Anxiety Informative

Anxiety is a mental health disorder that can have a severely debilitating impact on someone’s daily life. Although it is less visible than many physical disabilities, it can create just as much or even more turmoil in a person’s life.

It’s relatively common for most people to feel anxious occasionally at certain stages of their life. In fact, almost everyone will feel anxious or worried at some point. Perhaps there’s an important test coming up, or your about to start a new job and you’re not sure how you’ll manage. Scientists have pointed out that there are reasons for this in our evolution, since the experiencing of fear and anxiety was critical to our survival by helping us to avoid danger in the past. Even today, fear can be a positive emotion that assists us to identify threats.

But anxiety as a mental health disorder is something different. The feeling of being distressed or nervous is more persistent and is also impossible to shake off. In some cases, the fear or worry will build up over time and get worse.

Anxiety In The United States

The prevalence of anxiety across the country may well take you by surprise. It has been estimated that the impact of anxiety, which is the most common mental illness in the country, costs the US economy $42 billion per year.

According to the Anxiety and Depression Association of America, a total of 44 million American adults suffer from anxiety. Only a third of those with anxiety disorders receive treatment, pointing to the need for more awareness-raising about the nature of anxiety disorders so that they can be identified and treated.

The number of teenagers with anxiety who do not get treatment is even higher. On average, only one in five anxiety sufferers in this age group get support from a medical professional.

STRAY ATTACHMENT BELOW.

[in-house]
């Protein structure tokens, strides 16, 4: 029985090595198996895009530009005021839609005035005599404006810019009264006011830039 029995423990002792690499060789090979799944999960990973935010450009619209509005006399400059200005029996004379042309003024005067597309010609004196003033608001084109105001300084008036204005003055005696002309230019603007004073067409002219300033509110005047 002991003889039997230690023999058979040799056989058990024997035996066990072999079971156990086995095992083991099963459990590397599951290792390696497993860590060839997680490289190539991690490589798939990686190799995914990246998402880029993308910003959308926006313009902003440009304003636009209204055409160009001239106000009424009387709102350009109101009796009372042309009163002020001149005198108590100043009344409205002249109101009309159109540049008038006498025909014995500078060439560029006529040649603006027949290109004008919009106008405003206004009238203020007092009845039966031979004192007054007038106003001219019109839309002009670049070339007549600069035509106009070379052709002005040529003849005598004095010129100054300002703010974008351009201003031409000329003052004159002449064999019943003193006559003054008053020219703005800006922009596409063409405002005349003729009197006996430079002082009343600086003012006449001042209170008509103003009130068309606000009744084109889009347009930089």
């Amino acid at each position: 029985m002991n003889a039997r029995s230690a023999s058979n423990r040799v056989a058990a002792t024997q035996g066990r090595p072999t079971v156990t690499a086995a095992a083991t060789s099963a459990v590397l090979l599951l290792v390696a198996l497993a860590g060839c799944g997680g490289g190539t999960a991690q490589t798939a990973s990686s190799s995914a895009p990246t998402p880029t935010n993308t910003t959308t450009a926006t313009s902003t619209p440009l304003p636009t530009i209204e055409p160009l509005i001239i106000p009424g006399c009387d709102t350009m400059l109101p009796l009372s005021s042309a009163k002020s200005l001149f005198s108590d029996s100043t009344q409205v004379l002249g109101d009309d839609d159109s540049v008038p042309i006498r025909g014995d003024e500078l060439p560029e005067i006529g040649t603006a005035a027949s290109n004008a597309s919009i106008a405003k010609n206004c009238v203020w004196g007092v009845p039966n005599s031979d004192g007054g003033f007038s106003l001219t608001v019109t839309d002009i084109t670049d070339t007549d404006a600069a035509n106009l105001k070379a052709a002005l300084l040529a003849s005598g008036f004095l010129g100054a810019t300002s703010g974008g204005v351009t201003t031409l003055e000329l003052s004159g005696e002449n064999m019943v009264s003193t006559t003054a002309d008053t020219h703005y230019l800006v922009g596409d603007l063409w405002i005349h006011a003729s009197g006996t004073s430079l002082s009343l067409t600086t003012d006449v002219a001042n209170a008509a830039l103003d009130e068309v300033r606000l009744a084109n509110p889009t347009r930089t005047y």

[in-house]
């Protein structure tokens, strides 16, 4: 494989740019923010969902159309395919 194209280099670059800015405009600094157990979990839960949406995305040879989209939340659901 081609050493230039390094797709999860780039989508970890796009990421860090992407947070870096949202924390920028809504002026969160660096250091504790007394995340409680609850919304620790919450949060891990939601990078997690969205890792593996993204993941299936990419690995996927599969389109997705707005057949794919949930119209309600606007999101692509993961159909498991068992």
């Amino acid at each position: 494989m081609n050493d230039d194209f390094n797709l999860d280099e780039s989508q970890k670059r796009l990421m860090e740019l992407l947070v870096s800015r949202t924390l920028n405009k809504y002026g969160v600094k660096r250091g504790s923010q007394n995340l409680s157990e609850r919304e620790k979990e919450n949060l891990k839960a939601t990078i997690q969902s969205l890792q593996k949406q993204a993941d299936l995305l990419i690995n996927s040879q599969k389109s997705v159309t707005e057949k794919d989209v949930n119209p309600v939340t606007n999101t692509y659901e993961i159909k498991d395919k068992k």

Women are twice as likely as men to suffer from an anxiety disorder. Research also indicates that women with anxiety experience more severe symptoms than men.

What Causes Anxiety?

This is a question that medical professionals and researchers in the field are still trying to answer. A number of factors that can contribute to the development of an anxiety disorder have been identified, but more work is required to explore precisely how heavily they influence the emergence of a disorder.

  • The causes can be broken down into Genetic factors, environmental issues, and life experiences. Some studies suggest that anxiety disorders can be passed down through generations at a higher rate, with heritability for anxiety disorders ranging from 30 percent to 67 percent. That being said, research has shown that genes can also provide a resilience against anxiety in some cases.
  • The environment within which someone lives can be linked to anxiety. Parents who exert excessive control over their children can increase the likelihood of the development of anxiety, research has found. This is also true of parents who reject their children.
  • Life events may also play a major role. Traumatic experiences in childhood, such as separation from parents, or sexual, physical, or emotional abuse, are linked to the development of anxiety disorders. The same goes for someone who survives a severe illness, or who has a close friend or relative with a medical  condition.
  • An additional source of anxiety can be drug abuse. Strong feelings of anxiety frequently occur as a withdrawal symptom when a person seeks to put an end to their addiction. Disorders may also be connected with the use of certain types of medication.

What Are Some Forms Of Anxiety?

The broad term anxiety is divided into three types of disorders:
  • Anxiety disorders
  • Obsessive compulsive disorders
  •  Stress-related disorders
Each category contains several disorders with a wide range of behaviors and symptoms.

Symptoms Of Anxiety

Anxiety often presents itself in conjunction with related mental health conditions, some of which have different symptoms. However, a patient suffering from anxiety generally experiences a feeling of fear or worry about a situation. Typical examples are fear of being in crowds, worrying about something so much that you cannot leave the house, or a fear of a past traumatic event. The nervousness or fear is excessive and has a negative impact on an individual’s ability to function.